The first woman to be Romania’s prosecutor general, Laura Codruţa Kövesi, was only 33 when appointed in 2006. Seven years later, she marked another milestone when she was named the head of the Romanian Anticorruption Directorate (DNA), an institution created to fight high-level corruption in the years when Romania was preparing to join the EU.
Ever since, she has presided over corruption cases of leading Romanian politicians from all parties: former minister Elena Udrea; Bucharest mayor Sorin Oprescu; former president Traian Bǎsescu’s brother, who was arrested when Bǎsescu was still in office; and, at the time of indictment in September, then-prime minister Victor Ponta.
Romanians have long suspected their politicians were corrupt, but her investigations showed the stunning extent of it. In the first nine months of 2015, Kövesi’s DNA indicted 14 former or current legislators; four ministers; Ponta, who resigned in November; and 10 city mayors.
The daughter of a prosecutor, Kövesi went to law school in the early 1990s, the first years of newly democratic Romania. She started work in a highly male environment, when “the system encouraged gender discrimination” in job assignments, she tells POLITICO. Things have changed since then; discrimination disappeared from the judicial system, and job assignments and promotions are now based on other criteria, she says.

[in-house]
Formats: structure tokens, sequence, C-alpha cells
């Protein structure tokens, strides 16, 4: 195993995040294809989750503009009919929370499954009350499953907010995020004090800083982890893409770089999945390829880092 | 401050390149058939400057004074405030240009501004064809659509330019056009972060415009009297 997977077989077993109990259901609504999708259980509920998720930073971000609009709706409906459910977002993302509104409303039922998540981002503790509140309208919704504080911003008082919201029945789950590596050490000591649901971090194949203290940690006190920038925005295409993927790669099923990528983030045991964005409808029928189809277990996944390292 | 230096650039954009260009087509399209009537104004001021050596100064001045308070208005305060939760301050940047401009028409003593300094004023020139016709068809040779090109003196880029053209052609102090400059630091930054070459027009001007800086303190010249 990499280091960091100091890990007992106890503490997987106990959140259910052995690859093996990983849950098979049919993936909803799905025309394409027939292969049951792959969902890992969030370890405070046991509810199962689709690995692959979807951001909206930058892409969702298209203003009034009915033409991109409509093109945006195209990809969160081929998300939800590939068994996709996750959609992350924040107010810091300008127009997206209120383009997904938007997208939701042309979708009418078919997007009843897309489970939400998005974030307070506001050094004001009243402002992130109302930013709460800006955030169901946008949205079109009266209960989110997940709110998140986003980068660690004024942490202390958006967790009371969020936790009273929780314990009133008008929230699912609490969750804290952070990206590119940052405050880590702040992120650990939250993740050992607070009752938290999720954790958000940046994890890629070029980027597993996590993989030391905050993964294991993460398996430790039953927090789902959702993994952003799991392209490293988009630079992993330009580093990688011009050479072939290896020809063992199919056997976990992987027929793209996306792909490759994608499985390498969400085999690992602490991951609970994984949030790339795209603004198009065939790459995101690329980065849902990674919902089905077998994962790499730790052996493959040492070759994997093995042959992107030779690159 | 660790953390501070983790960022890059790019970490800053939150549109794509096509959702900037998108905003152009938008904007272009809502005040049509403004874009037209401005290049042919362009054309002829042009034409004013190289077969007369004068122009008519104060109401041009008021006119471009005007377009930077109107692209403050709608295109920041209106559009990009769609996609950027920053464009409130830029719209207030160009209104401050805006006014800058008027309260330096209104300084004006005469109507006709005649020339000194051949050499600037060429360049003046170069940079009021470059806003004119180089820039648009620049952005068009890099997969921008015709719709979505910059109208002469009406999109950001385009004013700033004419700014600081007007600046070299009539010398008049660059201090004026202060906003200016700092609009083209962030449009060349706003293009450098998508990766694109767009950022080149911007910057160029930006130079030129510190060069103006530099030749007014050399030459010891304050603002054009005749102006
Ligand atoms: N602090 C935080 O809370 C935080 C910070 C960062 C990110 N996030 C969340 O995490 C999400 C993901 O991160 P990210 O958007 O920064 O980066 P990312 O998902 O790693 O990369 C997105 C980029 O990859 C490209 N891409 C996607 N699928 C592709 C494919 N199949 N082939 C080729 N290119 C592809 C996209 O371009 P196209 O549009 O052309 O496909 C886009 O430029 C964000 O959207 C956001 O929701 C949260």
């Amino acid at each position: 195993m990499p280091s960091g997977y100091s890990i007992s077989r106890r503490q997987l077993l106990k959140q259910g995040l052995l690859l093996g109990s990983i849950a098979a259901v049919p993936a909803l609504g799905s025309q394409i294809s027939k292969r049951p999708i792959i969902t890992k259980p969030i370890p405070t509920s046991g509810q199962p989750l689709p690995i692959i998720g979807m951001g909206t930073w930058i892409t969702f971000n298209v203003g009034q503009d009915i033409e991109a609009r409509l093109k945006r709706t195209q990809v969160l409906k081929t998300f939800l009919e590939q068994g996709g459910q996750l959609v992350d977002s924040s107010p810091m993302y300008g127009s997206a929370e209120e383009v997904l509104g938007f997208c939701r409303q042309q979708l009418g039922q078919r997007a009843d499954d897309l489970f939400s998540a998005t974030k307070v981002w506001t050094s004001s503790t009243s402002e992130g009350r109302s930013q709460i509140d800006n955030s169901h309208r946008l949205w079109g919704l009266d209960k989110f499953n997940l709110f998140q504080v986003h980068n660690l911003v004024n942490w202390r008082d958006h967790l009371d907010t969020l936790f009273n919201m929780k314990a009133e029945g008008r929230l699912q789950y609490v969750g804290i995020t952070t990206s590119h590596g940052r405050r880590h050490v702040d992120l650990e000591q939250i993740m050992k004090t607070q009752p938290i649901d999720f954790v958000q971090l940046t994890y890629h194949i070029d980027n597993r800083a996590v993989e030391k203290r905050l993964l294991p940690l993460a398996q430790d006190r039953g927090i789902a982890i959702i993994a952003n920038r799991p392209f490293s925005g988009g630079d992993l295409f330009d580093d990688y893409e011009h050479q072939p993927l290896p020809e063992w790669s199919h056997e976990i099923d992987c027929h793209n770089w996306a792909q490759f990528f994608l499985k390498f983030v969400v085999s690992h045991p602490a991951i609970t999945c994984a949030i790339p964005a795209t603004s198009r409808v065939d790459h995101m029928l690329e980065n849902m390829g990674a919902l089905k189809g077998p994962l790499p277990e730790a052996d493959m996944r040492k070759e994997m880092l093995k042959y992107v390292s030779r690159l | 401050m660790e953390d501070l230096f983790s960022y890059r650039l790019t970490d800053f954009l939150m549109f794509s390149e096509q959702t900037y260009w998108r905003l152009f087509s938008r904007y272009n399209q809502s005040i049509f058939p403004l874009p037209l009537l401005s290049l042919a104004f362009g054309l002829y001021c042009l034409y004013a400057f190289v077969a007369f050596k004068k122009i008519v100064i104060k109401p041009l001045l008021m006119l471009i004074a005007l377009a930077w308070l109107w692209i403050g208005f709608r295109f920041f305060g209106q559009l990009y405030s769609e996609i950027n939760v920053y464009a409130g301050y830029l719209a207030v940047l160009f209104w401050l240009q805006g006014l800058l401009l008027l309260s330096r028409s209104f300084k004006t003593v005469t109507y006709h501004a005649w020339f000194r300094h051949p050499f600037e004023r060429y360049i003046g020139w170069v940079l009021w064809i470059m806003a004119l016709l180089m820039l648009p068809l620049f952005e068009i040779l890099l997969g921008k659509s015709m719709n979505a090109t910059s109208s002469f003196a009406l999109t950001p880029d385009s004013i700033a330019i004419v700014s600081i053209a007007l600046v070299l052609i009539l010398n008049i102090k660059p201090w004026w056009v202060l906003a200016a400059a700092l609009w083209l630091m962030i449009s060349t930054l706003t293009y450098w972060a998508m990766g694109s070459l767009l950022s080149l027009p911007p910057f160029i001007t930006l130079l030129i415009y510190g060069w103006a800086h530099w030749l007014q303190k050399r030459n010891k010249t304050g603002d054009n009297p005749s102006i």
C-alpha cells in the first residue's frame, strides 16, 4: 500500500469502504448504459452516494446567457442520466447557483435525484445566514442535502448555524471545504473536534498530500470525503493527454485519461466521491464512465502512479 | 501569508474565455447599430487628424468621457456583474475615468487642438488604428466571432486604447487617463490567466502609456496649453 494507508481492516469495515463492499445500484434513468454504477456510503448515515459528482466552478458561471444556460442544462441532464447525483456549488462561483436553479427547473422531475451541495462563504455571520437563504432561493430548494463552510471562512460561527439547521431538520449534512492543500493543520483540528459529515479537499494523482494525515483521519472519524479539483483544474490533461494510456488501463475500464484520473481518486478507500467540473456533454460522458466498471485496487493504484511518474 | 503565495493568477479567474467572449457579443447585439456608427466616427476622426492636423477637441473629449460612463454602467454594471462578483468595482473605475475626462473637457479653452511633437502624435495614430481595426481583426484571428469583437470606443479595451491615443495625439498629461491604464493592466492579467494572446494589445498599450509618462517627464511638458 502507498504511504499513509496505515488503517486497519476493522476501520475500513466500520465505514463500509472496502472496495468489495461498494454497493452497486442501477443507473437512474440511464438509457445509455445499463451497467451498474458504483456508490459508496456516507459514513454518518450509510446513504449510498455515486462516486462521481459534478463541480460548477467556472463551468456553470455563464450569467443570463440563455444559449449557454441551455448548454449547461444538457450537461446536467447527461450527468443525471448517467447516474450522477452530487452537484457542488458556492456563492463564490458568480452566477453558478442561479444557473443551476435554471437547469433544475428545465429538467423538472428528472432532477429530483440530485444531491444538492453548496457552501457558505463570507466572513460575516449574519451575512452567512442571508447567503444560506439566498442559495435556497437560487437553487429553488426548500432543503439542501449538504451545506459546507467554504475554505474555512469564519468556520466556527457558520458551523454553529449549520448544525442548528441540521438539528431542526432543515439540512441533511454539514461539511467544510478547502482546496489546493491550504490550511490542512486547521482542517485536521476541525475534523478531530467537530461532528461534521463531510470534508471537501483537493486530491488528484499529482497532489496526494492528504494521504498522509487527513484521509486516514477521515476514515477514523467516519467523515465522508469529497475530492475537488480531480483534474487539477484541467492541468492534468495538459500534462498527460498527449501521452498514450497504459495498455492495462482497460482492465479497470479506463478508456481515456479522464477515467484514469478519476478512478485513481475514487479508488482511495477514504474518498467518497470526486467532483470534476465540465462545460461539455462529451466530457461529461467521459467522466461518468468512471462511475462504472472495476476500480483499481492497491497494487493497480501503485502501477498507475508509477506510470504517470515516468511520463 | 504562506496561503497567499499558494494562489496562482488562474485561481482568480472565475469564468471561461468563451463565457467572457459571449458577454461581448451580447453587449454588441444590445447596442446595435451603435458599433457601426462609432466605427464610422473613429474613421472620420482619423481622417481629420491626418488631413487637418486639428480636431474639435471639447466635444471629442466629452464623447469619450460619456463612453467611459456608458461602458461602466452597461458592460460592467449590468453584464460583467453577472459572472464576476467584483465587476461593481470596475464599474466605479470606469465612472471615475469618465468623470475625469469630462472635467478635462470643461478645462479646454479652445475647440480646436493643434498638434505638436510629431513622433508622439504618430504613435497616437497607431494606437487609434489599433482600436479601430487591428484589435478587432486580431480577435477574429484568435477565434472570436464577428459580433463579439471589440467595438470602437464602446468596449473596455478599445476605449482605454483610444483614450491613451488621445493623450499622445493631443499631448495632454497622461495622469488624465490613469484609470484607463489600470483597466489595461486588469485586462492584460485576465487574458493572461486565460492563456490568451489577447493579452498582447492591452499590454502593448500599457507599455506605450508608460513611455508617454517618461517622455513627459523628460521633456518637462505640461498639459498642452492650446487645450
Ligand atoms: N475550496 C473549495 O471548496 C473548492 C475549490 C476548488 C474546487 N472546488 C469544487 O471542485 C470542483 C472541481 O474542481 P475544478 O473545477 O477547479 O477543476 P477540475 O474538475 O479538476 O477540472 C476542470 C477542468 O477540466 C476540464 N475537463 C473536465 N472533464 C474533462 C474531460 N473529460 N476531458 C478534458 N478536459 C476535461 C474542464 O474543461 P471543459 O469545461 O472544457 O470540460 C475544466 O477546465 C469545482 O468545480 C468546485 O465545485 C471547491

Today, many regular citizens look at Kövesi with the hope that Romania’s politics and society can be cleansed of the deep corruption that has bedeviled the country since the fall of communism.
Kövesi has her critics: Some claim that she is playing political games. Her response is that the DNA goes after all officials suspected of corruption. “Over the past few years politicians from all parties were investigated, independently of their parties being in power or in opposition.” Ninety percent of those indicted end up being convicted, which, she says, shows that the evidence is solid and the judicial procedure is respected.
“For the fight against corruption to succeed, our will, determination and skill are not sufficient,” Kövesi declares. “It’s vital that prosecutors’ independence and the institutional stability of DNA remain unaltered.”
Your advertising slogan for Europe. More education, less corruption.
Which historical figure do you most admire? No one in particular. I admire people who managed to do something in life, who are serious, responsible and professional.
What three things do you take with you everywhere you go? A book, sports equipment and a phone.
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